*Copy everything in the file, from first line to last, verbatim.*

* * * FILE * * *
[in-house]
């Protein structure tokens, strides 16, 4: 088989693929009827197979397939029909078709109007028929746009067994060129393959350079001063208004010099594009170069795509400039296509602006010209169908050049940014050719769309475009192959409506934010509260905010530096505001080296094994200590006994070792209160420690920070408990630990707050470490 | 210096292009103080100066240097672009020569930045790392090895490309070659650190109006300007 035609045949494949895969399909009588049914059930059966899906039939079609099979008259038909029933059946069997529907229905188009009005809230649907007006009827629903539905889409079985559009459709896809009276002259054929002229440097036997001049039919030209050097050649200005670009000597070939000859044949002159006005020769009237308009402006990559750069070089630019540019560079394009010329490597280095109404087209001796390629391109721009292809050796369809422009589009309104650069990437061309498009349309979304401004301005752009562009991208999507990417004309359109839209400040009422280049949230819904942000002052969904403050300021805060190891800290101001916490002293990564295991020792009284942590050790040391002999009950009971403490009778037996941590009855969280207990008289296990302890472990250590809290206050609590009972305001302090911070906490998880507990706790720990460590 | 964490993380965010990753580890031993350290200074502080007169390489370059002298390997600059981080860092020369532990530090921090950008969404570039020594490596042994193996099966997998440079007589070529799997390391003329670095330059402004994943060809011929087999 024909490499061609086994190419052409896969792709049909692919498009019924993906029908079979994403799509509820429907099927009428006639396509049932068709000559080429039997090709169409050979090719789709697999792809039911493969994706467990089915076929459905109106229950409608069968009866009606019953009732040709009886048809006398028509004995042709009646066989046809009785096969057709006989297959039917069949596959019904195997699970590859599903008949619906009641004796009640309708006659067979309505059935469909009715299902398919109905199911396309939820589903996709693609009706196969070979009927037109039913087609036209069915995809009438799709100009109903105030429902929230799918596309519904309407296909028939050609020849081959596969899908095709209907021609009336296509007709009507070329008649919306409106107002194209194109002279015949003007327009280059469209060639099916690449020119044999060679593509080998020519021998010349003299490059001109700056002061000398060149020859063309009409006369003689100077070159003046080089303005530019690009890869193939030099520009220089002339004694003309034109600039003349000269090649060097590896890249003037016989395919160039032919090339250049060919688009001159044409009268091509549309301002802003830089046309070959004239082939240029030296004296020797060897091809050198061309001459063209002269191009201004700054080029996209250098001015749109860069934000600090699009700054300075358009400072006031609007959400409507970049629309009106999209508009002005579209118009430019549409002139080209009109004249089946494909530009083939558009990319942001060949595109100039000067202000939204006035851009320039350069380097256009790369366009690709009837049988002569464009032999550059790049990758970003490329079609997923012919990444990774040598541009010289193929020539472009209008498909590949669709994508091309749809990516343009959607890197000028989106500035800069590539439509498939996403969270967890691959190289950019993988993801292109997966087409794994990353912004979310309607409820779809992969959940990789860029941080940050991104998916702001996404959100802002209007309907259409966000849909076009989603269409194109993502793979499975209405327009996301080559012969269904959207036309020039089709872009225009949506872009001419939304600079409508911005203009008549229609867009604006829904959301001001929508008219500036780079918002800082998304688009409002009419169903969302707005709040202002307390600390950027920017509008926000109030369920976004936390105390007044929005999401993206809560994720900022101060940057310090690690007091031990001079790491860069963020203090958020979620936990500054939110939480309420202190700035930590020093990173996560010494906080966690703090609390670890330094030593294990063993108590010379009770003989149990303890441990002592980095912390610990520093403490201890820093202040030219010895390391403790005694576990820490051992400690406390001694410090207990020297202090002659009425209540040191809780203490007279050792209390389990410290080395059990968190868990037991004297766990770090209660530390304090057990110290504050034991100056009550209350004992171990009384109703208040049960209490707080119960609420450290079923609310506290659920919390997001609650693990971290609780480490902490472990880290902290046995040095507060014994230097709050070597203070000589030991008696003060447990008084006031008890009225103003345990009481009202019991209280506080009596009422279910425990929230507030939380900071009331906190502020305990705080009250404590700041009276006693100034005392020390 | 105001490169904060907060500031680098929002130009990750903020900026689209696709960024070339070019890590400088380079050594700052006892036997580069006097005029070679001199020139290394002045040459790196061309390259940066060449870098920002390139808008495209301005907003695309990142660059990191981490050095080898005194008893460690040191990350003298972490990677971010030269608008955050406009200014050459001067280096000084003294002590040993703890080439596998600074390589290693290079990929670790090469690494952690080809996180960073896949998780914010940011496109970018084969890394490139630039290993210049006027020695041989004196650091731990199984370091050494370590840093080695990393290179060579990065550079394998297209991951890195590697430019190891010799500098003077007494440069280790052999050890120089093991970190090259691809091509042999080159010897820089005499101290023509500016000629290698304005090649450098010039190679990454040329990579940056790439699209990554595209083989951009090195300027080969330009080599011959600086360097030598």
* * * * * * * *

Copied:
[in-house]
């Protein structure tokens, strides 16, 4: 088989693929009827197979397939029909078709109007028929746009067994060129393959350079001063208004010099594009170069795509400039296509602006010209169908050049940014050719769309475009192959409506934010509260905010530096505001080296094994200590006994070792209160420690920070408990630990707050470490 | 210096292009103080100066240097672009020569930045790392090895490309070659650190109006300007 035609045949494949895969399909009588049914059930059966899906039939079609099979008259038909029933059946069997529907229905188009009005809230649907007006009827629903539905889409079985559009459709896809009276002259054929002229440097036997001049039919030209050097050649200005670009000597070939000859044949002159006005020769009237308009402006990559750069070089630019540019560079394009010329490597280095109404087209001796390629391109721009292809050796369809422009589009309104650069990437061309498009349309979304401004301005752009562009991208999507990417004309359109839209400040009422280049949230819904942000002052969904403050300021805060190891800290101001916490002293990564295991020792009284942590050790040391002999009950009971403490009778037996941590009855969280207990008289296990302890472990250590809290206050609590009972305001302090911070906490998880507990706790720990460590 | 964490993380965010990753580890031993350290200074502080007169390489370059002298390997600059981080860092020369532990530090921090950008969404570039020594490596042994193996099966997998440079007589070529799997390391003329670095330059402004994943060809011929087999 024909490499061609086994190419052409896969792709049909692919498009019924993906029908079979994403799509509820429907099927009428006639396509049932068709000559080429039997090709169409050979090719789709697999792809039911493969994706467990089915076929459905109106229950409608069968009866009606019953009732040709009886048809006398028509004995042709009646066989046809009785096969057709006989297959039917069949596959019904195997699970590859599903008949619906009641004796009640309708006659067979309505059935469909009715299902398919109905199911396309939820589903996709693609009706196969070979009927037109039913087609036209069915995809009438799709100009109903105030429902929230799918596309519904309407296909028939050609020849081959596969899908095709209907021609009336296509007709009507070329008649919306409106107002194209194109002279015949003007327009280059469209060639099916690449020119044999060679593509080998020519021998010349003299490059001109700056002061000398060149020859063309009409006369003689100077070159003046080089303005530019690009890869193939030099520009220089002339004694003309034109600039003349000269090649060097590896890249003037016989395919160039032919090339250049060919688009001159044409009268091509549309301002802003830089046309070959004239082939240029030296004296020797060897091809050198061309001459063209002269191009201004700054080029996209250098001015749109860069934000600090699009700054300075358009400072006031609007959400409507970049629309009106999209508009002005579209118009430019549409002139080209009109004249089946494909530009083939558009990319942001060949595109100039000067202000939204006035851009320039350069380097256009790369366009690709009837049988002569464009032999550059790049990758970003490329079609997923012919990444990774040598541009010289193929020539472009209008498909590949669709994508091309749809990516343009959607890197000028989106500035800069590539439509498939996403969270967890691959190289950019993988993801292109997966087409794994990353912004979310309607409820779809992969959940990789860029941080940050991104998916702001996404959100802002209007309907259409966000849909076009989603269409194109993502793979499975209405327009996301080559012969269904959207036309020039089709872009225009949506872009001419939304600079409508911005203009008549229609867009604006829904959301001001929508008219500036780079918002800082998304688009409002009419169903969302707005709040202002307390600390950027920017509008926000109030369920976004936390105390007044929005999401993206809560994720900022101060940057310090690690007091031990001079790491860069963020203090958020979620936990500054939110939480309420202190700035930590020093990173996560010494906080966690703090609390670890330094030593294990063993108590010379009770003989149990303890441990002592980095912390610990520093403490201890820093202040030219010895390391403790005694576990820490051992400690406390001694410090207990020297202090002659009425209540040191809780203490007279050792209390389990410290080395059990968190868990037991004297766990770090209660530390304090057990110290504050034991100056009550209350004992171990009384109703208040049960209490707080119960609420450290079923609310506290659920919390997001609650693990971290609780480490902490472990880290902290046995040095507060014994230097709050070597203070000589030991008696003060447990008084006031008890009225103003345990009481009202019991209280506080009596009422279910425990929230507030939380900071009331906190502020305990705080009250404590700041009276006693100034005392020390 | 105001490169904060907060500031680098929002130009990750903020900026689209696709960024070339070019890590400088380079050594700052006892036997580069006097005029070679001199020139290394002045040459790196061309390259940066060449870098920002390139808008495209301005907003695309990142660059990191981490050095080898005194008893460690040191990350003298972490990677971010030269608008955050406009200014050459001067280096000084003294002590040993703890080439596998600074390589290693290079990929670790090469690494952690080809996180960073896949998780914010940011496109970018084969890394490139630039290993210049006027020695041989004196650091731990199984370091050494370590840093080695990393290179060579990065550079394998297209991951890195590697430019190891010799500098003077007494440069280790052999050890120089093991970190090259691809091509042999080159010897820089005499101290023509500016000629290698304005090649450098010039190679990454040329990579940056790439699209990554595209083989951009090195300027080969330009080599011959600086360097030598």